COLORADO — Welcome to Colorado, land of mesas, plains, rivers, sand dunes and most importantly: 53 — depending on who you talk to — 14,000-foot mountains.
Here in the Centennial State, we call those 14ers, and they're both a badge of honor and a daunting challenge for those who climb them. That number amounts to thousands each year from around the globe.
They aren't Mount Everest, but don't get us wrong: they're dangerous and claim dozens of lives each year. For those embarking upon a routine summer journey, tips may not be needed, but with Colorado's swelling population, there will be many newcomers on the trails this year.
For those who are inexperienced, a few key tips could help turn a challenging experience into an incredible one, rather than one which you suffer through.
1.) Take it slow, choose one of Colorado's less taxing peaks to summit first.
Colorado's easier peaks include Mount Bierstadt, Grays Peak, Quandary Peak and Torreys Peak are a few choices that will be less taxing and dangerous, all while getting your legs primed for mountaineering.
A solid tip from experienced hikers is choosing mountains that allow you a slight head start, and a hike of only about 3,000 feet in elevation.
2.) Gear up appropriately.
You're going to need water, a lot of it. But that's not all. Don't be caught on the trails wearing flip flops, in shorts. You'll quickly be turned around by more experienced hikers who recommend you change.
Bring a large backpack with space for a change of socks, a pair of shorts (you probably should start in pants since it gets cold at the top) and a first aid kit.
Don't forget a hat, sunglasses and other creature comforts.
3.) Fuel your body.
Drink water ahead of time, don't drink alcohol the night before, eat a good meal before you hit the trails. In addition, you will burn thousands of calories on your hike. Ensure you bring high-protein snacks like peanuts, granola bars and maybe even a sandwich. (Did we mention it's beautiful at the top of a mountain? Picnic time!)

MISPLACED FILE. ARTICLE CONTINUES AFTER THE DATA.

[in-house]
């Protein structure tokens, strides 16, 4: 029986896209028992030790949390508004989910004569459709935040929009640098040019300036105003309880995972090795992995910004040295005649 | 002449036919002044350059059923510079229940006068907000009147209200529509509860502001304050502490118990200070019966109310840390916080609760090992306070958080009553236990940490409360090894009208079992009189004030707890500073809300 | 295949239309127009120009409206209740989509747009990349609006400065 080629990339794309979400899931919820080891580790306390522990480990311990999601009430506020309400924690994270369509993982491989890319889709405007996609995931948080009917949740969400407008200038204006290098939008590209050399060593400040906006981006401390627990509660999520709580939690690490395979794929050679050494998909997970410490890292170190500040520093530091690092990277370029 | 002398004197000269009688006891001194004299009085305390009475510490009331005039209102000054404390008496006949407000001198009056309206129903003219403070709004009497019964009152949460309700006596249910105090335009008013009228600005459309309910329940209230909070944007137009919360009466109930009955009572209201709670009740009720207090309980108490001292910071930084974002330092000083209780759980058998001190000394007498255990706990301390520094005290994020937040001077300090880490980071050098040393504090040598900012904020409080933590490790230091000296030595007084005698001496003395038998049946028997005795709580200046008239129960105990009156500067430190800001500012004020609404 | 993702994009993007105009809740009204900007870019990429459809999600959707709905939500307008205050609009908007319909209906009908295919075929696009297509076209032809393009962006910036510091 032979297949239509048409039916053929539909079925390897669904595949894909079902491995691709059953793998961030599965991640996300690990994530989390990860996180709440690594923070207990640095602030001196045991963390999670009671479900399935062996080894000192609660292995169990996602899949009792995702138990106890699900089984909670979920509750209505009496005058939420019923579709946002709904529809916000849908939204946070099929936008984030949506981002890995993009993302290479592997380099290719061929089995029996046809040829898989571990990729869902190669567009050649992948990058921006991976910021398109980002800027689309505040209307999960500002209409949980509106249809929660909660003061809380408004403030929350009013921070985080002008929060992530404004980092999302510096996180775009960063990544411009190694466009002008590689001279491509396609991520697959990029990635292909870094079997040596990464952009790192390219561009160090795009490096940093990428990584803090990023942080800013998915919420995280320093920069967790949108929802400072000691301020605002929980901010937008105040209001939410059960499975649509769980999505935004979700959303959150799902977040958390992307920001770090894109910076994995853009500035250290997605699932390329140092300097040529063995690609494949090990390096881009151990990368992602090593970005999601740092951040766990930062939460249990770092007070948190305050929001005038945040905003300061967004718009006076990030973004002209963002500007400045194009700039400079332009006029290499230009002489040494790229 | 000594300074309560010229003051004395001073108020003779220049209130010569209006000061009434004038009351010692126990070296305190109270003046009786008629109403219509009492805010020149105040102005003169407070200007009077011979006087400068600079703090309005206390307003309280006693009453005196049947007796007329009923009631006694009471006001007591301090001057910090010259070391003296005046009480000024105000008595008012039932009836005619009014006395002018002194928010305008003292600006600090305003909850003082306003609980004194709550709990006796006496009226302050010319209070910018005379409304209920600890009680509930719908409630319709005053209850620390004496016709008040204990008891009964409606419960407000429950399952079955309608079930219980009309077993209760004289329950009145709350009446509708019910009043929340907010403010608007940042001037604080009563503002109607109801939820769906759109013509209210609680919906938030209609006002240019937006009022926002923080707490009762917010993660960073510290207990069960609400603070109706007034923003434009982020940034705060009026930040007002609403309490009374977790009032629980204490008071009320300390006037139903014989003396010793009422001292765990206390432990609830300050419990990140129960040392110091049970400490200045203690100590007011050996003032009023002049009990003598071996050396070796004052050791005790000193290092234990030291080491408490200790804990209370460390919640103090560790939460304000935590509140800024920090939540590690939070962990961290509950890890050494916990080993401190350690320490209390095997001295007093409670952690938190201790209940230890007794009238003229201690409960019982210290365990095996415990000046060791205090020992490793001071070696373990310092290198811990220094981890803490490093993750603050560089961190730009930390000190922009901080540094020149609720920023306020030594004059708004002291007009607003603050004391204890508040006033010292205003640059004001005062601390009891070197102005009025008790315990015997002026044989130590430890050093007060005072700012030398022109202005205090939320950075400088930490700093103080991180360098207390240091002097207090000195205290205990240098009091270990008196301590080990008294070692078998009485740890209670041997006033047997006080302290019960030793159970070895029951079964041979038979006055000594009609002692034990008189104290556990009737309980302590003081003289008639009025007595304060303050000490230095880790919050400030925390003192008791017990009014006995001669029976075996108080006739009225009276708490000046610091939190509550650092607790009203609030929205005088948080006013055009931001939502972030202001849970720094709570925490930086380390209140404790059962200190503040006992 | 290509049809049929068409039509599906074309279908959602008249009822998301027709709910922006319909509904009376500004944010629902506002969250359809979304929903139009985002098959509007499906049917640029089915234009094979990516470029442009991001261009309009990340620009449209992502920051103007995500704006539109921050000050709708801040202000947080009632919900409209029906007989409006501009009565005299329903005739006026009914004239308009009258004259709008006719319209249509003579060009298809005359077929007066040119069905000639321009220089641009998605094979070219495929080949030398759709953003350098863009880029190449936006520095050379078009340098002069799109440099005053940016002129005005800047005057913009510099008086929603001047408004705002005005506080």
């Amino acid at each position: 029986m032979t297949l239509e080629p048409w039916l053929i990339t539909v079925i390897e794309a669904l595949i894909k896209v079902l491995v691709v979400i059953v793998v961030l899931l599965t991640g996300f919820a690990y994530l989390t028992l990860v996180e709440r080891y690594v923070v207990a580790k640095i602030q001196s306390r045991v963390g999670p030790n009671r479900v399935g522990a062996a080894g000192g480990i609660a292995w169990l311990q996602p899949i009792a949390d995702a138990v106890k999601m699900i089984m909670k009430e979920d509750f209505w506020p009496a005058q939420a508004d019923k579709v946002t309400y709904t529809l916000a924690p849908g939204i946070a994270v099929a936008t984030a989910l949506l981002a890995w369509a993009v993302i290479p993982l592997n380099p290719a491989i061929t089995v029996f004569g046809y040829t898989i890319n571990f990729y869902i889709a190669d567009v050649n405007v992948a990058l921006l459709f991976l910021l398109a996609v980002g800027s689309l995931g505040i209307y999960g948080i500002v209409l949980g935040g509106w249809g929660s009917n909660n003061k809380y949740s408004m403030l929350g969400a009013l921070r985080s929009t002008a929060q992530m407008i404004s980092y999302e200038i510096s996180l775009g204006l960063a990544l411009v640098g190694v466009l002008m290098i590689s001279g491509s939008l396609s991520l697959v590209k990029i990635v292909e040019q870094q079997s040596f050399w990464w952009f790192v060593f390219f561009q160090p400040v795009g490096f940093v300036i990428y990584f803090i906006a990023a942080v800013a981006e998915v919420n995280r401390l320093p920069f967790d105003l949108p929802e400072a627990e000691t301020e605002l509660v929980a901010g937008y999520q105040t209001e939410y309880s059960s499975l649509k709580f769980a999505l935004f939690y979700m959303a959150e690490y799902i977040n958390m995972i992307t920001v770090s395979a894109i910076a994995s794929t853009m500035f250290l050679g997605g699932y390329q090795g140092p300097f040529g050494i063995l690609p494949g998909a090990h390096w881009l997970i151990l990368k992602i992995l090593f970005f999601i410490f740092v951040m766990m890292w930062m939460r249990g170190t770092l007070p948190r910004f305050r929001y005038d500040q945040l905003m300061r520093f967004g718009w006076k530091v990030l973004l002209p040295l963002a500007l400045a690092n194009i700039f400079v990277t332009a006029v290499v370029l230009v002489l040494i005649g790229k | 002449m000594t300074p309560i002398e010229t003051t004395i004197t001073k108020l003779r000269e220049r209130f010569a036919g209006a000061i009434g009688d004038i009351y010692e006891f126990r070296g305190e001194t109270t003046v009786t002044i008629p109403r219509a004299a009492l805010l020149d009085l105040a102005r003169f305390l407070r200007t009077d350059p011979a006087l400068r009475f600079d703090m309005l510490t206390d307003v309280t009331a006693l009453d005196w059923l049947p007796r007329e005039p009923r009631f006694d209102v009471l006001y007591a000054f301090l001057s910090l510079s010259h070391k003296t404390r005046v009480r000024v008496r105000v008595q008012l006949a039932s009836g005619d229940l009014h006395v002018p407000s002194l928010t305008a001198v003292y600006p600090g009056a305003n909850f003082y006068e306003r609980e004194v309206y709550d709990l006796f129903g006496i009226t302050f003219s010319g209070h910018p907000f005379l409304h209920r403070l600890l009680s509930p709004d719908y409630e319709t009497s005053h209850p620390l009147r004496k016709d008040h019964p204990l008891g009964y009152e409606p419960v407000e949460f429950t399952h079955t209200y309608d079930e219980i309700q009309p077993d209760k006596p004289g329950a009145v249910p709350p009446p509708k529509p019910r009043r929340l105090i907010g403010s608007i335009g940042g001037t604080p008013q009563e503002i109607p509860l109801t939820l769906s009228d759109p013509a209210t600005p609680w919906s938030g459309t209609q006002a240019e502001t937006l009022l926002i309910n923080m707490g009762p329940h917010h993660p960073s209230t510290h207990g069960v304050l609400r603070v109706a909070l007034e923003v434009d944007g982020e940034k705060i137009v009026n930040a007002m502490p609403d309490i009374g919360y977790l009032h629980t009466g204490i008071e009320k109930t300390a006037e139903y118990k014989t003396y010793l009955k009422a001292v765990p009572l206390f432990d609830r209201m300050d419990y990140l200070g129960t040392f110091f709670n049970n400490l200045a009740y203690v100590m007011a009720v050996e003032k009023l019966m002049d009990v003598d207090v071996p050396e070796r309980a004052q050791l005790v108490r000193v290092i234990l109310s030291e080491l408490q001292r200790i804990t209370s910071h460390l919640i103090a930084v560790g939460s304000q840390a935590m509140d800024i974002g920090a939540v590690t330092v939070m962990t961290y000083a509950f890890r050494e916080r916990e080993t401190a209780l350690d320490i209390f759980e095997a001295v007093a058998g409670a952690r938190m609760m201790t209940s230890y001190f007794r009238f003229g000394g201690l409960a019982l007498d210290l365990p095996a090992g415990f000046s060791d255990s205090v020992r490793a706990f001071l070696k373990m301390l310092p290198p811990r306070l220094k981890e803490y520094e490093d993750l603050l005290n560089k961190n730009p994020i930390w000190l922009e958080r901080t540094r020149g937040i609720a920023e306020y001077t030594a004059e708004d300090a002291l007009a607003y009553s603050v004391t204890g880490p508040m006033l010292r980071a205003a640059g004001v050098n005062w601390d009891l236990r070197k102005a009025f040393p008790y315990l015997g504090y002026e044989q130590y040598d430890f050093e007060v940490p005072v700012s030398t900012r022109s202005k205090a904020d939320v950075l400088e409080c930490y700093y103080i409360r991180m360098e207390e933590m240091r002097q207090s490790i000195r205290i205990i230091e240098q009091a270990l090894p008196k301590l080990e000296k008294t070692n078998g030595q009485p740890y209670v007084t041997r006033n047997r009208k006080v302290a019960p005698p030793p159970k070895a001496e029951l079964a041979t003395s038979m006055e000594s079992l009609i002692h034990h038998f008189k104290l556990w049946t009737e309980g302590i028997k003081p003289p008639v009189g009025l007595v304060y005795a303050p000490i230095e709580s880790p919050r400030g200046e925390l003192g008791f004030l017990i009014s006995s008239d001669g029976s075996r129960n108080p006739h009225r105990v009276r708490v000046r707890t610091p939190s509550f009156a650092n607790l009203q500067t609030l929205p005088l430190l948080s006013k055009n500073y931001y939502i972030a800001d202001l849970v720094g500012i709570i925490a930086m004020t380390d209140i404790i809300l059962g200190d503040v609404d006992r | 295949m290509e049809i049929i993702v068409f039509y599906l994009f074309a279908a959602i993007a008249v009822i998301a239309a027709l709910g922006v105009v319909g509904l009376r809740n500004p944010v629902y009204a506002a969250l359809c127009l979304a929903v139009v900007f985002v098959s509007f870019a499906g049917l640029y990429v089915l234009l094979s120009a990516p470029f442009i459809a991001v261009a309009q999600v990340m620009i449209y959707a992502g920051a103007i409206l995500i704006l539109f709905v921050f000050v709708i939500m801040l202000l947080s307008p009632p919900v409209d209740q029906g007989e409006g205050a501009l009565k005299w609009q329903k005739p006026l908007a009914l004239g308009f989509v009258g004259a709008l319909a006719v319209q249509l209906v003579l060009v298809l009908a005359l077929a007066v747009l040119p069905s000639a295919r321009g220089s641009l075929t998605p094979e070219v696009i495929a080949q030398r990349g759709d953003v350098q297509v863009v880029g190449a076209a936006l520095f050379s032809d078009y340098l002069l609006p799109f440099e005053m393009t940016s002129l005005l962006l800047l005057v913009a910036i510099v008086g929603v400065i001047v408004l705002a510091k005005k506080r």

Part of fueling your body is giving it the rest it needs. Be sure to take rests when your body is telling you it needs a break.
4.) Hike in pairs, or groups.
It can't hurt to hike with a friend, especially one who has summited a 14er in the past. Consider taking one along on your first journey to the top both for the company and their experience.
Even on the least dangerous of hikes, disaster can strike at any point. A small fall could lead to cuts, bruises or a broken leg and a hiking partner can help rescue you in a pinch.
5.) Start your hike early in order to finish early.
Not only will it help if you plan on parking in a busy area — have we mentioned Colorado is slightly crowded — but you'll be surprised at the number of hours it takes to get to the top, and you don't want to be anywhere near the top when the sun sets.
Starting early can also help you keep your energy up throughout the day.
6.) Hitting the summit is only making it halfway there.
Realize that your ultimate goal is the top of the mountain, but you can't paraglide down. We recommend taking your time on the way down, as your body will have consumed a great deal of energy on the way back up.
If you're wondering if it's easier to get back down: it's not.
7.) Enjoy the time, know it's worth the journey.
We don't recommend you journey up a 14er unless you have your mind in the right place and are completely prepared for how difficult it will be.
With that in mind, getting to the top of one of these beautiful mountains can be something of a spiritual experience, and entirely worth the effort.
Enjoy every step and wear the 14er badge as one of honor!
BONUS: Use extra space in your pack for unmentionables.
Experienced mountaineers at Denver7 recommend bringing toilet paper, among other unmentionables just in case nature calls. On a multi-hour hike, there's a great chance it will.